Recently, on a brisk Friday afternoon, roughly seventy-five people, including UMF students, faculty and their kids, as well as community members, stood together in solidarity celebrating diversity and inclusion in UMF’s event Peace in the Park.
Following anti-Semitic vandalism in Abbott Park a few weeks ago, UMF student
Mana Abdi and professors Maybury and Linda Beck organized a day where students wore purple in advocacy of inclusion of everyone. “Peace in the Park was an outgrowth of ‘Wear Purple Wednesday,’” said Maybury. Peace in the Park was held in the area that the vandalism took place.
The gathering began at Abbott Park with attendants sipping their hot chocolate and greeting each other with warm and caring smiles. Karol Maybury, professor of Psychology, introduced UMF student speaker Mana Abdi, who was followed by President Foster’s speech about diversity, inclusion and connection.
President Foster delivers a speech on the importance of diversity. (Photo by Haiyu Zheng)
“There is a reason we called this group the ‘Diversity and Inclusion Action Team;’for diversity without inclusion offers simply a few of every category and ‘ism’ atomized and disengaged without community or meaning,” said Foster. “Diversity with inclusion form the makings of a strong community, but without action – the third word in the name – we risk falling short of what could be.”
On November 5th, the Diversity and Inclusion Action Team, which is made up of students, faculty and staff,
had its first meeting. Maybury, who is also chair of the committee, was very encouraged by the team. “I’ve never been on a committee like this, where the energy is just so positive and just motivated to affirm our values as ‘UMFers’,” Maybury said.
During this meeting, someone suggested that UMF have a celebration of diversity, and thus, Pea
ce in the Park was born. Maybury said people worked fast to get pins made with #coexistumf, posters created; even the school mascot was involved. “Chompers is a very peace-loving beaver, so Chompers says he’s ‘all over this’ and wants to affirm his peace-loving heart,” said Maybury.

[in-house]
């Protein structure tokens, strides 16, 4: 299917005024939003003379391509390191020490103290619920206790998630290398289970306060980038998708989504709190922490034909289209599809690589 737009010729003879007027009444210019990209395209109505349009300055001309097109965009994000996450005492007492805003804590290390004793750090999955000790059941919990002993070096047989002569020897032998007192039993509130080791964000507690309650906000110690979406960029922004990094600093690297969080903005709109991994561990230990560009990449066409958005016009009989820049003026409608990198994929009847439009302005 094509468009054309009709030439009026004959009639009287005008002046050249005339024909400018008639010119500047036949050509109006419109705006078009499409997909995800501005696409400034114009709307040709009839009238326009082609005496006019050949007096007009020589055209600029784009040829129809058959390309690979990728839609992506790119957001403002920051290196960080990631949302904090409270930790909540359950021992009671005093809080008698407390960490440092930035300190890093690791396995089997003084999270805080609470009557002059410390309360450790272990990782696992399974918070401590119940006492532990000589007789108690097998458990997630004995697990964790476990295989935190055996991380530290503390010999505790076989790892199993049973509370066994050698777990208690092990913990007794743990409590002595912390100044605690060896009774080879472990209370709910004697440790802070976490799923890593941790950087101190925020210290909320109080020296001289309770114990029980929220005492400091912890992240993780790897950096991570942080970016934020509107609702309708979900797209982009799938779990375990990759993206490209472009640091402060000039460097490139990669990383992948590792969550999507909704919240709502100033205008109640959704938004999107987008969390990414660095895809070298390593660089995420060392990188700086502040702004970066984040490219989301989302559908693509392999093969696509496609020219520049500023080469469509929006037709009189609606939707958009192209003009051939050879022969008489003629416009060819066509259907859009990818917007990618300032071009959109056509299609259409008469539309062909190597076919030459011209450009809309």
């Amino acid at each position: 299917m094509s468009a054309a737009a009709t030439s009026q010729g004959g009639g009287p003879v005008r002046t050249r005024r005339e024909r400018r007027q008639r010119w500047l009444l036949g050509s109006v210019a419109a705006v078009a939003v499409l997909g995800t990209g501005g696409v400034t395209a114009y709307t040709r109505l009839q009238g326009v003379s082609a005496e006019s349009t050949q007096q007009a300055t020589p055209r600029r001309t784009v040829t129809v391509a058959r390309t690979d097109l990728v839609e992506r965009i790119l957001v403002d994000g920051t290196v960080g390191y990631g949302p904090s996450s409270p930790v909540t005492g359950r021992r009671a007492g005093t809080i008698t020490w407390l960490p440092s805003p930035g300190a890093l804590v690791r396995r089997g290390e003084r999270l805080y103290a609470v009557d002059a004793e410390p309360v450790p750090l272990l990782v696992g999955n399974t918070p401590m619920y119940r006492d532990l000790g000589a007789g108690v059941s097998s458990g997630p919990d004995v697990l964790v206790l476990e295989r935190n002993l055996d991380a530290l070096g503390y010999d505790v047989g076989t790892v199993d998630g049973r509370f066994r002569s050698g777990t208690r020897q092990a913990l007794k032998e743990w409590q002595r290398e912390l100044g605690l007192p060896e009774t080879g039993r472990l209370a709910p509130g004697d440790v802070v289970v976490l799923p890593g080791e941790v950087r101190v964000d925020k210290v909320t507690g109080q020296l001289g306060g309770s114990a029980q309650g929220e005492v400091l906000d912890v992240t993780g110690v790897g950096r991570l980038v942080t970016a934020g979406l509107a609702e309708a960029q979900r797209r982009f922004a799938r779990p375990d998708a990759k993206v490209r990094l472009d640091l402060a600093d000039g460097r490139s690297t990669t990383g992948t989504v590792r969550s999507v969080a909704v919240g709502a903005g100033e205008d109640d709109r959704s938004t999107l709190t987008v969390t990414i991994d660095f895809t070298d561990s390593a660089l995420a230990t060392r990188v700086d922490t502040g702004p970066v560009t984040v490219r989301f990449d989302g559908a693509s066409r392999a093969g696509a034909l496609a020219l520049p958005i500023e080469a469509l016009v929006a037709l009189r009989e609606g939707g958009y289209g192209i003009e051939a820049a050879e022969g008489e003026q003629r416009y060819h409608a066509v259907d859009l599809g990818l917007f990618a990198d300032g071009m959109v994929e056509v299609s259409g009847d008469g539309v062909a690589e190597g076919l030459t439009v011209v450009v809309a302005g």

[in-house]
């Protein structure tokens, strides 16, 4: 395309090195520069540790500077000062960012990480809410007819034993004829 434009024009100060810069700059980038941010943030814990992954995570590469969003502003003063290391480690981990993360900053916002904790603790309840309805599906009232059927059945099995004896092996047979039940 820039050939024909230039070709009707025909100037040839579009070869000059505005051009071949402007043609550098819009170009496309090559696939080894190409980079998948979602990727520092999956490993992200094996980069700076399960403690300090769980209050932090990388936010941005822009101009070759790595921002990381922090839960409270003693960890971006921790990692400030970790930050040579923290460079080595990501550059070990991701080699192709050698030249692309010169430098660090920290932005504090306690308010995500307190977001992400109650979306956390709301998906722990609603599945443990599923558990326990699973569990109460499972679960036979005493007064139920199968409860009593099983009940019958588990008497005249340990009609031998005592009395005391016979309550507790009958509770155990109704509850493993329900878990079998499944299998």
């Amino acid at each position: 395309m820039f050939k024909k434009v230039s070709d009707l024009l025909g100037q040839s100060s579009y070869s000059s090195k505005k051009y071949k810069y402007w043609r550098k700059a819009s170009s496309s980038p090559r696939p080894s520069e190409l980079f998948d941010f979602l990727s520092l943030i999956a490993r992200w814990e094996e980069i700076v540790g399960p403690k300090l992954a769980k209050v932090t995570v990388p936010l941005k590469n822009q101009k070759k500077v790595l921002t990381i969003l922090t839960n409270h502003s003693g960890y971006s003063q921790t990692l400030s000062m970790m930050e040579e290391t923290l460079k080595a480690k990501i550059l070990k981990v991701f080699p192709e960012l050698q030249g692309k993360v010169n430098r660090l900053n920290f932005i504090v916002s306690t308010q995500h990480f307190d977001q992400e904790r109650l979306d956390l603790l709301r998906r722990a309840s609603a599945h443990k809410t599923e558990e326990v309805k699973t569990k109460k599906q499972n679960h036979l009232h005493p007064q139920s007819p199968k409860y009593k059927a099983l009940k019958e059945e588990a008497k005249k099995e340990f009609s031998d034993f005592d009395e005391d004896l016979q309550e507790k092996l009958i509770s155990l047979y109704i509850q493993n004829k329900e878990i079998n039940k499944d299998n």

Heather Leet, a UMF sophomore double majoring in Secondary Education and English, and also a part of the “Diversity and Inclusion Action Team,” was pleased with the turnout and is excited about where the team is headed. “I work with kids all summer [during ‘Seeds of Peace’] to figure out how to coexist, how to work together, how to make a better world,” said Leet. “I am really excited to bring that experience in this group, and offer what I can and collaborate with others as best I can.”
Leet was impressed with how quickly the team was able to set up this event. “This is my second year at UMF, and so I really feel connected to the community now,” said Leet. “That’s another huge reason why I wanted to join this team, because it’s actually contributing to the community and I love being a part of that. Seeing something come from being on that team, so immediately, gives me a really wonderful feeling of optimism, hope, and motivation.”
Jonathan Cohen, professor of Philosophy at UMF, emphasized that acts of hate are hate no matter what group they’re aimed at. “Even when an incident or a bit of hate is directed at one group, it really affects everyone,” said Cohen. “It’s great when all the groups stick together and realize that we’re all in it together, that we don’t stand separately, we stand together, and the enemy isn’t hatred at one particular group, it’s hate in general, that’s the thing we’re battling.”
Peace in the Park was concluded by Peter Hardy, a UMF math professor, playing an original song called Trading Places on his guitar, which encouraged people to think about what would happen if people walked in different shoes.
Check out Facebook and Instagram for the hashtag #coexistumf and see selfies that people took with Chompers as well as photos from the event.